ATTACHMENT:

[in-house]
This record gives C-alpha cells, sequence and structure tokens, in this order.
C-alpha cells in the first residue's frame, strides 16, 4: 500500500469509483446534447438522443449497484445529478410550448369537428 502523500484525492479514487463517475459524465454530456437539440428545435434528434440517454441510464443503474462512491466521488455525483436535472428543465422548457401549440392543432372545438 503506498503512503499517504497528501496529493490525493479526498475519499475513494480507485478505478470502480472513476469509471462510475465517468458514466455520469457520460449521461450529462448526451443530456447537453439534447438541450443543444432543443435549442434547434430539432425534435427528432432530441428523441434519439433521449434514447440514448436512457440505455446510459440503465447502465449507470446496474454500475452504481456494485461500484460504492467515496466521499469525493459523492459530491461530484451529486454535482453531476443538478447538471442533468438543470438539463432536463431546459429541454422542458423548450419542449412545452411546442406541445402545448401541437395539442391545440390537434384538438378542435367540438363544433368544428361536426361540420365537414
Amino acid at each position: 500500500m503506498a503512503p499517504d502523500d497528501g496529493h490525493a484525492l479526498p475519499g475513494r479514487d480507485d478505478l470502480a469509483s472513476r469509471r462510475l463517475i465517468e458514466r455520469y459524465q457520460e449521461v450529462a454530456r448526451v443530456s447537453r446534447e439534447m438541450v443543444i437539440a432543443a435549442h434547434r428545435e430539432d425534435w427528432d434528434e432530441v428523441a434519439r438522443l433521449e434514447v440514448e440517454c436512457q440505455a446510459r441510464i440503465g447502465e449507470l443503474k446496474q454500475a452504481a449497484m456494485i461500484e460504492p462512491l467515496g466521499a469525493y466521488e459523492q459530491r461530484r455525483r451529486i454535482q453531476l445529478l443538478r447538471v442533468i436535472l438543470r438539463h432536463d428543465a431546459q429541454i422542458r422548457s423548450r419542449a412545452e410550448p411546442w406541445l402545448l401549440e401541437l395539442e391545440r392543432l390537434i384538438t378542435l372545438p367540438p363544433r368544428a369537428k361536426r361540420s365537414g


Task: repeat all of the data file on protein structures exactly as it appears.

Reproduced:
[in-house]
This record gives C-alpha cells, sequence and structure tokens, in this order.
C-alpha cells in the first residue's frame, strides 16, 4: 500500500469509483446534447438522443449497484445529478410550448369537428 502523500484525492479514487463517475459524465454530456437539440428545435434528434440517454441510464443503474462512491466521488455525483436535472428543465422548457401549440392543432372545438 503506498503512503499517504497528501496529493490525493479526498475519499475513494480507485478505478470502480472513476469509471462510475465517468458514466455520469457520460449521461450529462448526451443530456447537453439534447438541450443543444432543443435549442434547434430539432425534435427528432432530441428523441434519439433521449434514447440514448436512457440505455446510459440503465447502465449507470446496474454500475452504481456494485461500484460504492467515496466521499469525493459523492459530491461530484451529486454535482453531476443538478447538471442533468438543470438539463432536463431546459429541454422542458423548450419542449412545452411546442406541445402545448401541437395539442391545440390537434384538438378542435367540438363544433368544428361536426361540420365537414
Amino acid at each position: 500500500m503506498a503512503p499517504d502523500d497528501g496529493h490525493a484525492l479526498p475519499g475513494r479514487d480507485d478505478l470502480a469509483s472513476r469509471r462510475l463517475i465517468e458514466r455520469y459524465q457520460e449521461v450529462a454530456r448526451v443530456s447537453r446534447e439534447m438541450v443543444i437539440a432543443a435549442h434547434r428545435e430539432d425534435w427528432d434528434e432530441v428523441a434519439r438522443l433521449e434514447v440514448e440517454c436512457q440505455a446510459r441510464i440503465g447502465e449507470l443503474k446496474q454500475a452504481a449497484m456494485i461500484e460504492p462512491l467515496g466521499a469525493y466521488e459523492q459530491r461530484r455525483r451529486i454535482q453531476l445529478l443538478r447538471v442533468i436535472l438543470r438539463h432536463d428543465a431546459q429541454i422542458r422548457s423548450r419542449a412545452e410550448p411546442w406541445l402545448l401549440e401541437l395539442e391545440r392543432l390537434i384538438t378542435l372545438p367540438p363544433r368544428a369537428k361536426r361540420s365537414g